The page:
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Performing Large Shakespeare Plays in a Small Theatre

The Eileen and Allen Anes Studio Theatre

The Eileen and Allen Anes Studio Theatre

By Parker Bowring 

For the 2020 season, the Utah Shakespeare Festival will present Cymbeline, Shakespeare’s rarely performed romance. Cymbeline is a large play in setting, plot, and character—and the Festival has chosen to perform it in the rather small, 200-seat Eileen and Allen Anes Studio Theatre. Of course, performing a large play in a small theatre comes with challenges, but with great rewards. The Festival artists and administrators chose the Anes Theatre because they wanted to reimagine Cymbeline and create a more active experience for this heart-rending play.

Set in the classic country of Great Britain, Cymbeline explores a king who banishes his daughter’s husband to the ancient city of Rome. This diverse and evolving plot is filled with soldiers, woodsmen, ghosts, and evil stepmothers as the characters fight for love, truth, and honor. The Anes Theatre will put the audience close to the action, on three sides of the stage.

“The space is intimate, it asks the audiences to engage and lean forward, the work here [in the studio theatre] is contemporary and takes risks. . . . I’m thrilled that Cymbeline is being produced in this space,” said Britannia Howe, the director.

The studio stage is smaller, creating a more intimate setting for both the audience and actors in Cymbeline.  This allows the actors to interact with the audience and create a more personal experience with a play this large.

With more than a dozen characters and five acts, Cymbeline is not a small production. So this is a chance for the Festival and its audiences to break boundaries and reimagine productions to create a lasting impression. As imagined by Howe and her creative team, “Cymbeline is an epic story that we are telling with eight actors in a trunk-show performance” said Howe. A trunk-show typically uses one trunk to house many of the props and costumes. That is not the case with Cymbeline. The play will have several different trunks and suitcases that will hold the props and costumes.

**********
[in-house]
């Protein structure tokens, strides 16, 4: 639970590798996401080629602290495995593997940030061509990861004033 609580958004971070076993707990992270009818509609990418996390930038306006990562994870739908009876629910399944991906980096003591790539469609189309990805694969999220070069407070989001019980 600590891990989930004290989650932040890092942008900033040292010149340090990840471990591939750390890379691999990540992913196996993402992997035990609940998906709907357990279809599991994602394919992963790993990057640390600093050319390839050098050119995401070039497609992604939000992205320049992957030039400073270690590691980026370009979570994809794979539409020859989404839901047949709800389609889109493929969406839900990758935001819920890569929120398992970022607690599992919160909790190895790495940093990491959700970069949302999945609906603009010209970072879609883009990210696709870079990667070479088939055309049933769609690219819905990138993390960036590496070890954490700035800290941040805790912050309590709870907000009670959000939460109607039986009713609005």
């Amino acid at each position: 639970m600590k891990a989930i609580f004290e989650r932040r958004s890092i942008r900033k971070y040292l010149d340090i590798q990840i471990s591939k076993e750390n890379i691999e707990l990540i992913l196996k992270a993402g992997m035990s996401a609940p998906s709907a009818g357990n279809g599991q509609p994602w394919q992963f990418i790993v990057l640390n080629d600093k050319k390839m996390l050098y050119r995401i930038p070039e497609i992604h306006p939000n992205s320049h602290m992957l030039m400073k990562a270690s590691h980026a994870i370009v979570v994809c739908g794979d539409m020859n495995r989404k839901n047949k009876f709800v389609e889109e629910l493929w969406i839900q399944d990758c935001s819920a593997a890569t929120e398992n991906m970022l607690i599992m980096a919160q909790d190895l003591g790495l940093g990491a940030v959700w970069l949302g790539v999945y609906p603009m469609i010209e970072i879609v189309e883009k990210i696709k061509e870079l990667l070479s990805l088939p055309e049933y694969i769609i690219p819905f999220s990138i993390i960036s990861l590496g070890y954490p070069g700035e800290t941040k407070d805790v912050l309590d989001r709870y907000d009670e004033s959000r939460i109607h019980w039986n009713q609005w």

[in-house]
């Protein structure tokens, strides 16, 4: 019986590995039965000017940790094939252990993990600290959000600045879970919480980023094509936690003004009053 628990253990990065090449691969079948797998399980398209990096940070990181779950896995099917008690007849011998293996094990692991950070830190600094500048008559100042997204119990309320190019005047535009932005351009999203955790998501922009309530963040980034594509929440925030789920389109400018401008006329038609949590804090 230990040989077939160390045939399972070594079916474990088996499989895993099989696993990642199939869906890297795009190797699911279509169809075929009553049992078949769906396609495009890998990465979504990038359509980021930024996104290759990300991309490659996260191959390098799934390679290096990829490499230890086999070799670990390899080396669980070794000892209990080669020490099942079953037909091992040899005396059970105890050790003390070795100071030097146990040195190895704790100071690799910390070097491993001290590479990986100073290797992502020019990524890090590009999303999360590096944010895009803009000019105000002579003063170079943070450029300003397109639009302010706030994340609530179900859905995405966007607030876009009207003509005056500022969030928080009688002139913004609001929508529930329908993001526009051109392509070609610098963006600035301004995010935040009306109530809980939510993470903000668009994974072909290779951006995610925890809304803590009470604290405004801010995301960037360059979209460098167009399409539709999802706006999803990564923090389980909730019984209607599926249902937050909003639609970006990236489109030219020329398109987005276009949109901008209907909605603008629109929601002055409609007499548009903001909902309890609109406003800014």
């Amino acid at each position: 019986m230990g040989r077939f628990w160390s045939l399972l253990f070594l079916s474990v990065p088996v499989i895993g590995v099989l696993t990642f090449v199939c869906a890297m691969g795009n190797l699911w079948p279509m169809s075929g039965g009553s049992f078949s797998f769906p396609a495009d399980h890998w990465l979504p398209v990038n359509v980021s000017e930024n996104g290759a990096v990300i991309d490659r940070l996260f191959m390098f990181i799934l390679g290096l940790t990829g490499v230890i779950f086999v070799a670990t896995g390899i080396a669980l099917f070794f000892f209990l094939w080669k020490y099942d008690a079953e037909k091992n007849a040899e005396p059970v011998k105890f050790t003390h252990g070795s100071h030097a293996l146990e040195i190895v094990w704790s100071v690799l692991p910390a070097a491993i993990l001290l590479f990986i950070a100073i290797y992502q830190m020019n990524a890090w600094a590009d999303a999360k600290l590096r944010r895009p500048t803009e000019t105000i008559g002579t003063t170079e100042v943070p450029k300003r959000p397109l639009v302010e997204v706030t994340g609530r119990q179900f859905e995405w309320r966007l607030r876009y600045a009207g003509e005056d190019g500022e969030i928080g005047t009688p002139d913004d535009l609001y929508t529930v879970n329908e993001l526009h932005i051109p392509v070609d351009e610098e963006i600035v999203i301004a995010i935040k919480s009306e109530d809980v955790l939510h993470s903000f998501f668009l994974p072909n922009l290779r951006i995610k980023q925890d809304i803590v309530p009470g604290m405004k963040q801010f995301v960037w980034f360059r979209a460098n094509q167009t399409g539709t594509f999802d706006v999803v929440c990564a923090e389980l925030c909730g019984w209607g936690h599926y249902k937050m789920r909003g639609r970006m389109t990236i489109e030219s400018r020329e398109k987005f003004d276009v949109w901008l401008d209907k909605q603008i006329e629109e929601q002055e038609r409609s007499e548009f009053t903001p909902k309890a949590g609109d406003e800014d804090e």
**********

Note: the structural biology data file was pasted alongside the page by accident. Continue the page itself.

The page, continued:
“Using the device of a trunk show, we will be clever with our elements of artistry for the production,” continued Howe. “I’m very excited about this as the design team and I have already found clever ways to add wonder inside the trunks and suitcases. I also love this idea that all of these characters carry baggage figuratively. The luggage trunks will not only house Iachimo in Act 2 Scene 2, but will solve other challenges the show carries,” said Howe.

Because a studio theatre set can easily be rearranged and reconfigured to fit each scene of the production, this unique stage allows for the play to have a diverse setting, with props and the background more minimal in order to not obstruct the sight of the audience. According to Howe, “Cymbeline is a manuscript of wonder and the design is purposefully minimal to encourage audiences to find imagery within the text. The play moves very quickly through many settings.”

In Howe’s early director’s notes she said: “Cymbeline is a celebration of storytelling. A comedy, written in Shakespeare’s last years, it is full of humor and mystery. This play is about the search and reunion of family,” she wrote. In the end, Imogen “is overjoyed that she has found a family. There is a purpose in having an ensemble-type show telling a story about characters who are foraging for connection and reconciliation.” 

 

 

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